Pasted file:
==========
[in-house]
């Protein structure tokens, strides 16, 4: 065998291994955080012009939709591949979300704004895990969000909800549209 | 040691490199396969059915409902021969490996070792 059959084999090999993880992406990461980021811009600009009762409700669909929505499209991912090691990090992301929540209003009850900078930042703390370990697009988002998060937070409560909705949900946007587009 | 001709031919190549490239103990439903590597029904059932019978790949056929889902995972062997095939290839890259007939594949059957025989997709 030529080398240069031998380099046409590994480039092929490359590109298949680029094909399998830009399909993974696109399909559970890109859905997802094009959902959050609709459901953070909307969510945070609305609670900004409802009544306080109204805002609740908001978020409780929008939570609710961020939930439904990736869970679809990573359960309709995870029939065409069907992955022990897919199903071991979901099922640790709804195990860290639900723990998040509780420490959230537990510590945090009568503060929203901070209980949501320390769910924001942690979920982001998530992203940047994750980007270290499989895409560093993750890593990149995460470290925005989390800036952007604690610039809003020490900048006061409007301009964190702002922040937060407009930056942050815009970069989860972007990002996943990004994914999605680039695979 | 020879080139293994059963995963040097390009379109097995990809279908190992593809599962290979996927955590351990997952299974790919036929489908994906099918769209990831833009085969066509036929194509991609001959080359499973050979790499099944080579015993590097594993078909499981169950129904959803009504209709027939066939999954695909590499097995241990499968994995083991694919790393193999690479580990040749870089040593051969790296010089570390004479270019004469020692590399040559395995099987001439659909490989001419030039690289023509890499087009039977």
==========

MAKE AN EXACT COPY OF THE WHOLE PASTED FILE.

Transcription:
[in-house]
């Protein structure tokens, strides 16, 4: 065998291994955080012009939709591949979300704004895990969000909800549209 | 040691490199396969059915409902021969490996070792 059959084999090999993880992406990461980021811009600009009762409700669909929505499209991912090691990090992301929540209003009850900078930042703390370990697009988002998060937070409560909705949900946007587009 | 001709031919190549490239103990439903590597029904059932019978790949056929889902995972062997095939290839890259007939594949059957025989997709 030529080398240069031998380099046409590994480039092929490359590109298949680029094909399998830009399909993974696109399909559970890109859905997802094009959902959050609709459901953070909307969510945070609305609670900004409802009544306080109204805002609740908001978020409780929008939570609710961020939930439904990736869970679809990573359960309709995870029939065409069907992955022990897919199903071991979901099922640790709804195990860290639900723990998040509780420490959230537990510590945090009568503060929203901070209980949501320390769910924001942690979920982001998530992203940047994750980007270290499989895409560093993750890593990149995460470290925005989390800036952007604690610039809003020490900048006061409007301009964190702002922040937060407009930056942050815009970069989860972007990002996943990004994914999605680039695979 | 020879080139293994059963995963040097390009379109097995990809279908190992593809599962290979996927955590351990997952299974790919036929489908994906099918769209990831833009085969066509036929194509991609001959080359499973050979790499099944080579015993590097594993078909499981169950129904959803009504209709027939066939999954695909590499097995241990499968994995083991694919790393193999690479580990040749870089040593051969790296010089570390004479270019004469020692590399040559395995099987001439659909490989001419030039690289023509890499087009039977």